- After facing strong opposition from residents, a logging company in West Virginia has decided to withdraw its application for an air permit to construct a fumigation facility.
- The reason cited by Allegheny Wood Products for withdrawing the application was the need for a thorough reassessment of its business requirements.
- Under the proposed air permit, the facility would have been authorized to release approximately 10 tons of methyl bromide into the atmosphere annually.
A West Virginia logging company hoping to build a toxic-spewing facility in the picturesque Allegheny Mountains has withdrawn an application for an air permit following vehement opposition from residents, regulators said Thursday.
The state Department of Environmental Protection said it received a formal notice from Allegheny Wood Products. In a brief letter to the agency dated Wednesday, the company cited “a further review of our business needs” as the reason for the application’s withdrawal.
The company wanted to construct a fumigation facility in the Hardy County community of Baker to treat logs before they are shipped overseas. The DEP’s Division of Air Quality had said it tentatively planned to issue the air permit that would let the facility emit up to nearly 10 tons of the pesticide methyl bromide into the atmosphere each year.
Local residents have bombarded regulators with opposition to the facility, saying it would be a threat to their health and the environment. During a public hearing earlier this month, state air quality permit engineer Steve Pursley had said meeting air quality thresholds, not public opinion, was the deciding factor in the issuance of the state permit.
A final decision on the permit was supposed to happen sometime after the public comment period on the proposal ended May 12. Now, in light of the company’s withdrawal, no further action will be taken on the application, the DEP said. If the company wants to go ahead and locate the facility anywhere in the state, it would have to submit a new air quality permit application and restart the permitting process, the agency said.
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In earlier comments posted on the DEP’s website, some Hardy County residents invoked the Feb. 3 fiery train derailment in East Palestine, Ohio, and other environmental disasters in asking officials to preserve their health and natural resources.
Hardy County, along the Virginia line less than a two hours’ drive from Washington, D.C., has about 14,000 residents, considerable poultry and other agricultural operations. It also offers tourists an array of river float trips and hiking and cycling trails.
The company would have faced problems getting approval from local authorities in Hardy County anyway. During the public hearing, Hardy County Planner Melissa Scott said the proposed location off U.S. Route 48 was zoned for agricultural use, not industrial use. Scott read a letter approved by the county commission that said “the requirements for Hardy County zoning compliance have not been met.”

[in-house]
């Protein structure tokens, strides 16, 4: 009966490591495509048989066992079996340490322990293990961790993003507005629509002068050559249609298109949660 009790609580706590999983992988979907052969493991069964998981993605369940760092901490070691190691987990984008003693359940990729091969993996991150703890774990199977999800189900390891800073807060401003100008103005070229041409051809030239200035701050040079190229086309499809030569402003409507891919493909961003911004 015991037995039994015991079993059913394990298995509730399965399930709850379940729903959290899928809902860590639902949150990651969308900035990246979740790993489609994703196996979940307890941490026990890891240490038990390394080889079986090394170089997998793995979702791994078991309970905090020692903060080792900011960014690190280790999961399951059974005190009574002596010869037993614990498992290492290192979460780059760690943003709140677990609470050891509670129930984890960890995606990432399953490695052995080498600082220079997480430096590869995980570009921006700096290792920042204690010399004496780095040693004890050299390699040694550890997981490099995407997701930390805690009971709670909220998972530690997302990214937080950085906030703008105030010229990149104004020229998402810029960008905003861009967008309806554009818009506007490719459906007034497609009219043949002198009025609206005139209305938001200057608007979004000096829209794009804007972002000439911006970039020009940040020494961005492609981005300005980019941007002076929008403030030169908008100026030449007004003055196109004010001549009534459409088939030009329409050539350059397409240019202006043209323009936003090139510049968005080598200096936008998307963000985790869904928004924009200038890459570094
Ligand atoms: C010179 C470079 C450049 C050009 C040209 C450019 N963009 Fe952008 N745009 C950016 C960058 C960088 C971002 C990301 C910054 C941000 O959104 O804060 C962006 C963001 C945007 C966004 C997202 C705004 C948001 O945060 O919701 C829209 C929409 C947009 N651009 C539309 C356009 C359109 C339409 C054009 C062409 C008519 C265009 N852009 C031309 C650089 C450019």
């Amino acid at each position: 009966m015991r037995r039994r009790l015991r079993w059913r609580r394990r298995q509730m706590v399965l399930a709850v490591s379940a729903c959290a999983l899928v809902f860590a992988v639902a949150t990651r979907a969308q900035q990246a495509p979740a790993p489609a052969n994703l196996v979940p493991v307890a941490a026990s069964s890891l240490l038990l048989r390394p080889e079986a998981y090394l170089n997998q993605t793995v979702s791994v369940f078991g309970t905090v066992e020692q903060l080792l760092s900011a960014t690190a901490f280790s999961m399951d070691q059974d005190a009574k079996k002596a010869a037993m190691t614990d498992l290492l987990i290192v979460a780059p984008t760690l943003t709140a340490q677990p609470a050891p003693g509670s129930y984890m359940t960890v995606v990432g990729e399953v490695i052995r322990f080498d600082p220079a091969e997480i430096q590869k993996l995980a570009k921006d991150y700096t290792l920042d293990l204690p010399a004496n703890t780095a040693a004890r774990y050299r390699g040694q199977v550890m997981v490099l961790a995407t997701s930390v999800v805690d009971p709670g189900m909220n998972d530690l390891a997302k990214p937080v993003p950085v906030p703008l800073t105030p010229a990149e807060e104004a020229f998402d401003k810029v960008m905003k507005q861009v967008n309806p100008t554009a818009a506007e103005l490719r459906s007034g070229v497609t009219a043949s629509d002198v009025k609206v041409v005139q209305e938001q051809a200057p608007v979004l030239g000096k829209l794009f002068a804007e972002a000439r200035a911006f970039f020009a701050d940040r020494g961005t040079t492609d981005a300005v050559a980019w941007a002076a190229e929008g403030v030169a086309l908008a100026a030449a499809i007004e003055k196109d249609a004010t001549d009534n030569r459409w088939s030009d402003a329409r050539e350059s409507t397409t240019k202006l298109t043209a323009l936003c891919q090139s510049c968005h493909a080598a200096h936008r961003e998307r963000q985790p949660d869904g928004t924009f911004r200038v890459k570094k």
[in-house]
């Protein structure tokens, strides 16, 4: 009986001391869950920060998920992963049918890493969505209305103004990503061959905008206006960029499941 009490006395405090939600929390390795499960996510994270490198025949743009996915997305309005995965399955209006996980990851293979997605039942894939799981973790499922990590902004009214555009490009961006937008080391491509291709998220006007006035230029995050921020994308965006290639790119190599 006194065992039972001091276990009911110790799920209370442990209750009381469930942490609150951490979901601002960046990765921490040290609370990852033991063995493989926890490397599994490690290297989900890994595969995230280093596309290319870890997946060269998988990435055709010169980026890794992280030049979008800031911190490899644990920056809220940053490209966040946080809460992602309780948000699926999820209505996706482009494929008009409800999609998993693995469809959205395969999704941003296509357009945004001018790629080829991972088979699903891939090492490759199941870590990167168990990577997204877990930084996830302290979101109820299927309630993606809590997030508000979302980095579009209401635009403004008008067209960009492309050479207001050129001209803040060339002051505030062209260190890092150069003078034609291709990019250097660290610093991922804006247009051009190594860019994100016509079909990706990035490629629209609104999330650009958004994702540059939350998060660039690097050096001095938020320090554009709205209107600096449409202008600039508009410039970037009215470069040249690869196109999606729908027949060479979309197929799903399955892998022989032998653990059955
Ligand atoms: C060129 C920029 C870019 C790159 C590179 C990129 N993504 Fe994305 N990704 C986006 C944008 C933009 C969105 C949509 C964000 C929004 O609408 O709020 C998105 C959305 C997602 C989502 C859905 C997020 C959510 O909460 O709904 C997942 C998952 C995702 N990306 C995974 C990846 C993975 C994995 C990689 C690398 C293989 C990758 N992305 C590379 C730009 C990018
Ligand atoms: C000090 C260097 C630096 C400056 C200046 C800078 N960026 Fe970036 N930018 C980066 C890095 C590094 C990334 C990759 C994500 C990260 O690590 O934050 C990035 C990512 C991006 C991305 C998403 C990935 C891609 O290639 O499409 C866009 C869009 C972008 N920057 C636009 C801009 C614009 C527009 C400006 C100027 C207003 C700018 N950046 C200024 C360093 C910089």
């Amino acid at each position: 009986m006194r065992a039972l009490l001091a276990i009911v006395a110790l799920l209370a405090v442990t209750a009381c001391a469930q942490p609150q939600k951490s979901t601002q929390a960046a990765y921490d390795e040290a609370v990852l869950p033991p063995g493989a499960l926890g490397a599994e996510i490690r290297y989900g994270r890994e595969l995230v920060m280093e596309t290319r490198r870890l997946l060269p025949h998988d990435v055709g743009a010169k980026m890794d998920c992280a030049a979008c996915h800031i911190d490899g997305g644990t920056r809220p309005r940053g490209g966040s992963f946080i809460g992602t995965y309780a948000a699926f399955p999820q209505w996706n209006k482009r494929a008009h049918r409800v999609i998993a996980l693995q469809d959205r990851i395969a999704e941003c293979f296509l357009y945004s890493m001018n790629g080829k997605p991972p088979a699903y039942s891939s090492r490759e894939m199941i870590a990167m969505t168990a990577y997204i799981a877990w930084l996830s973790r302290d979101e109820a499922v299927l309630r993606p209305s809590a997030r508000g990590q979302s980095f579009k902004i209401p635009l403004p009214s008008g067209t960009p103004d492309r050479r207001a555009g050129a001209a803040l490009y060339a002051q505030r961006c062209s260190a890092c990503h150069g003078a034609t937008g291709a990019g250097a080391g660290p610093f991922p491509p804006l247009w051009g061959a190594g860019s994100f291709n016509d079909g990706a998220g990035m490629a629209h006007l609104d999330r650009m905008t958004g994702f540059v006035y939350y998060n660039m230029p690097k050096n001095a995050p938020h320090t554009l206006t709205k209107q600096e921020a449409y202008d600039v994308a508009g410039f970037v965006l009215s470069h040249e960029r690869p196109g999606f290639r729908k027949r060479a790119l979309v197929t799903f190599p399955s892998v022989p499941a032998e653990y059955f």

Founded in 1973 with one sawmill in Riverton, West Virginia, Allegheny Wood Products has grown to eight sawmills in the state and touts itself as one of the largest producers of eastern U.S. hardwoods.
Several residents pleaded with the DEP prior to the hearing to further review the public health and environmental threats from the pesticide’s fumigation use and seek alternative treatments.
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The U.S. Environmental Protection Agency says methyl bromide is an odorless, colorless gas used to control pests in shipping and agriculture. While dozens of countries have stopped most uses of methyl bromide, the countries Allegheny exports the logs to require the pesticide fumigation treatment.
Under a three-decade-old international treaty called the Montreal Protocol, the United States and 197 other countries restricted most uses of methyl bromide, including in soil applications for crops, in an attempt to protect the ozone layer. But pre-shipment applications on logs were allowed to continue to help prevent the introduction or spread of pests and diseases. That exemption is valid until an acceptable alternative for methyl bromide is found, but the U.S. Department of Agriculture has not approved one.
According to the U.S. Centers for Disease Control and Prevention, methyl bromide also is a neurotoxin that can cause lung disease, convulsions, comas and ultimately death. It is three times heavier than air, can accumulate in poorly ventilated or low-lying areas and remain in the air for days under adverse conditions, the CDC said.
About 20 states now regulate the use of methyl bromide in log fumigation, according to the Southern Environmental Law Center.
Allegheny Wood Products owned two fumigation facilities in Moorefield. One opened in 2018 and has met air quality standards, according to the DEP. The other facility closed last year and the company had wanted to move it 16 miles to Baker before the application’s withdrawal.